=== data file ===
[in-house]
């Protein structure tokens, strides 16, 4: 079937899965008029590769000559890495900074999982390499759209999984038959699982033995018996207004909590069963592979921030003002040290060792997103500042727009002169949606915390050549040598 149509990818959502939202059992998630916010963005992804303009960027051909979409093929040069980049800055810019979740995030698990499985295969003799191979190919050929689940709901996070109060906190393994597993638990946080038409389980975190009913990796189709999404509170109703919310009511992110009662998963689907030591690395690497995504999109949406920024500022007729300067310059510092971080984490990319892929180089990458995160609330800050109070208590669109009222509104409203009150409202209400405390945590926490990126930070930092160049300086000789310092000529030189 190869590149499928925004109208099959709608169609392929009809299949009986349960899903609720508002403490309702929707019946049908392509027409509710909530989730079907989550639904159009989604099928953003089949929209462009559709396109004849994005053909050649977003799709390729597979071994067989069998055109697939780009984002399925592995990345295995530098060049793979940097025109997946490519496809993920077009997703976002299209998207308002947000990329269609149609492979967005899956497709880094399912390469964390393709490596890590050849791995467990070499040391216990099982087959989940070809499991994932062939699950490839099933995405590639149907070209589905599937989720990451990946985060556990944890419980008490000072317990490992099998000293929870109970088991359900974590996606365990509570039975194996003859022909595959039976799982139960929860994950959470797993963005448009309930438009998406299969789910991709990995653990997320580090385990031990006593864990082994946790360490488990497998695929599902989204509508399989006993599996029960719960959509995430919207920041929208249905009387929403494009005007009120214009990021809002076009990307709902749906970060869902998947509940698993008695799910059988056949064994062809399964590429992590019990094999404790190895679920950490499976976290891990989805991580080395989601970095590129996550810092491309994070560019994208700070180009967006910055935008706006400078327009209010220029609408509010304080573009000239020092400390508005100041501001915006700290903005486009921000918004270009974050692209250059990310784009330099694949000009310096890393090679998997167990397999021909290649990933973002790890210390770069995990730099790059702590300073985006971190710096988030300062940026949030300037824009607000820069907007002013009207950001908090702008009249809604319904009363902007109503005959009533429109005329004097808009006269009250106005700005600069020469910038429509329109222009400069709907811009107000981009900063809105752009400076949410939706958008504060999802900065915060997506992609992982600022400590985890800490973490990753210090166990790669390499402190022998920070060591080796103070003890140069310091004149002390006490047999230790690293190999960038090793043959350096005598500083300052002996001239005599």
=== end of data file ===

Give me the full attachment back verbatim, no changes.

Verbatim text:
[in-house]
């Protein structure tokens, strides 16, 4: 079937899965008029590769000559890495900074999982390499759209999984038959699982033995018996207004909590069963592979921030003002040290060792997103500042727009002169949606915390050549040598 149509990818959502939202059992998630916010963005992804303009960027051909979409093929040069980049800055810019979740995030698990499985295969003799191979190919050929689940709901996070109060906190393994597993638990946080038409389980975190009913990796189709999404509170109703919310009511992110009662998963689907030591690395690497995504999109949406920024500022007729300067310059510092971080984490990319892929180089990458995160609330800050109070208590669109009222509104409203009150409202209400405390945590926490990126930070930092160049300086000789310092000529030189 190869590149499928925004109208099959709608169609392929009809299949009986349960899903609720508002403490309702929707019946049908392509027409509710909530989730079907989550639904159009989604099928953003089949929209462009559709396109004849994005053909050649977003799709390729597979071994067989069998055109697939780009984002399925592995990345295995530098060049793979940097025109997946490519496809993920077009997703976002299209998207308002947000990329269609149609492979967005899956497709880094399912390469964390393709490596890590050849791995467990070499040391216990099982087959989940070809499991994932062939699950490839099933995405590639149907070209589905599937989720990451990946985060556990944890419980008490000072317990490992099998000293929870109970088991359900974590996606365990509570039975194996003859022909595959039976799982139960929860994950959470797993963005448009309930438009998406299969789910991709990995653990997320580090385990031990006593864990082994946790360490488990497998695929599902989204509508399989006993599996029960719960959509995430919207920041929208249905009387929403494009005007009120214009990021809002076009990307709902749906970060869902998947509940698993008695799910059988056949064994062809399964590429992590019990094999404790190895679920950490499976976290891990989805991580080395989601970095590129996550810092491309994070560019994208700070180009967006910055935008706006400078327009209010220029609408509010304080573009000239020092400390508005100041501001915006700290903005486009921000918004270009974050692209250059990310784009330099694949000009310096890393090679998997167990397999021909290649990933973002790890210390770069995990730099790059702590300073985006971190710096988030300062940026949030300037824009607000820069907007002013009207950001908090702008009249809604319904009363902007109503005959009533429109005329004097808009006269009250106005700005600069020469910038429509329109222009400069709907811009107000981009900063809105752009400076949410939706958008504060999802900065915060997506992609992982600022400590985890800490973490990753210090166990790669390499402190022998920070060591080796103070003890140069310091004149002390006490047999230790690293190999960038090793043959350096005598500083300052002996001239005599």